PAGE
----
John Abraham says his latest Pokhran nuclear tests-based ‘Parmanu’ has not been made for the BJP.
New Delhi: Actor and producer John Abraham, who has featured in a number of contemporary events based political films, said he has no inclinations towards any party and stands apolitical.
“Someone asked me when I made Madras Cafe if I’ve made a film for Congress. After Parmanu, I asked them are you going to say I’ve made a film for BJP? I am politically aware, but I’m apolitical,” the actor said during ThePrint’s Off The Cuff event Tuesday.
Ready with Bollywood’s version of the 1998 Pokhran nuclear tests in Parmanu, Abraham said the film won’t be without a few creative liberties. “In our research, we found out that there were a couple of women who were involved in the process but not directly. We needed a female character so we took the creative liberty. We amalgamated the two or three characters and created our own Amabalika which was Diana,” he said while in conversation with Shekhar Gupta, Editor-in-Chief, Ruhi Tewari, associate editor and Sharanya Munsi, web editor at ThePrint. He was referring to the inclusion of a female scientist played by Diana Penty as one of the brains behind the operation.
The actor also shared his upcoming line-up, RAW and Batla House, both of which echo the theme of nationalism. But Abraham refused to accept that projecting nationalism is a conscious decision. “When you walk out after the film, you are aware of what happened in India but patriotism is a by-product. You are not making an overtly patriotic, jingoistic film,” said the actor referring to Parmanu.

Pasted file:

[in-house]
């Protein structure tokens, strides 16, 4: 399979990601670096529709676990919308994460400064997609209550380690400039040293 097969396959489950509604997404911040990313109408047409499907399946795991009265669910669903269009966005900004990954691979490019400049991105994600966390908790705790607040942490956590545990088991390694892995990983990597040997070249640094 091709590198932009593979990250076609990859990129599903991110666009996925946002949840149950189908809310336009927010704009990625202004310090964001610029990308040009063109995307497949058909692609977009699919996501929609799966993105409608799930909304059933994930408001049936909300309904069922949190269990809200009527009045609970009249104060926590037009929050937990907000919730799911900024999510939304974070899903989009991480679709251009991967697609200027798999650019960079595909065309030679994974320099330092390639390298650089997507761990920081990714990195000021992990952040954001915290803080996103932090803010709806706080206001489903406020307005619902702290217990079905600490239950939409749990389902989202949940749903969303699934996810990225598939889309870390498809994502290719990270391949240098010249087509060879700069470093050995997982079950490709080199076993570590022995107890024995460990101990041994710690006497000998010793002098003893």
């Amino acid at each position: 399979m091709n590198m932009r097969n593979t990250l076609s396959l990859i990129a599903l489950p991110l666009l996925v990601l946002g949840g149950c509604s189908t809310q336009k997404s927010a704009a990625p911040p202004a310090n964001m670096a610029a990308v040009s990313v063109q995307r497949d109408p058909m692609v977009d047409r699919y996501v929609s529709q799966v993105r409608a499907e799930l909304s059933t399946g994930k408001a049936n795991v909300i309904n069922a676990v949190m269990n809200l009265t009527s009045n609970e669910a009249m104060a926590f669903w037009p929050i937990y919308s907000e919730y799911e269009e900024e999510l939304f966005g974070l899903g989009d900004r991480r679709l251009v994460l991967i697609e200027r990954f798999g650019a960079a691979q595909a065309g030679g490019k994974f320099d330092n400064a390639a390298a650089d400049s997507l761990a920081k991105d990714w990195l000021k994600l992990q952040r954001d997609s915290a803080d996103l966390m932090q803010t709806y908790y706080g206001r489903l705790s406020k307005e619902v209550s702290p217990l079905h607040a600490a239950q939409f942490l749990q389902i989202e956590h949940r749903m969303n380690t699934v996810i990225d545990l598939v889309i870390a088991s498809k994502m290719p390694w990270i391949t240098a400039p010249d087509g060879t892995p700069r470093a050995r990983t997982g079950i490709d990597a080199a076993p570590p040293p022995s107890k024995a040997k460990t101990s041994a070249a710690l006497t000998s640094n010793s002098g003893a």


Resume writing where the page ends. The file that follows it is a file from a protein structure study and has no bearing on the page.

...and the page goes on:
The model-turned actor also dons the hat of a producer. In the empowering role of a producer, he refuses to enter the rat race of big budget films and their blue-printed frivolity. “Don’t make a movie with five songs and a hero shaking his pelvis so hard that he doesn’t know what’s happening after. Make a sensible film and you’ll find your audience,” said Abraham.
He also highlighted the importance of Indian films not losing focus due to Hollywood climbing up the box office ladder. “Don’t compete with Hollywood, complement them.”
At a time when the entertainment industry is waking up to the potential of regional cinema, Abraham understands their advantage. “Some of the best movies in our country are in Malayalam and Marathi. They do really well because they have no budget, no crutches.”
Bollywood celebrities have recently been called out for speaking and not speaking alike on pressing issues, but remaining neutral is not what Abraham believes in. “Celebrities must take a stand. Usually most don’t speak up because we are linked by one common thread which is insecurity,” Abraham said.
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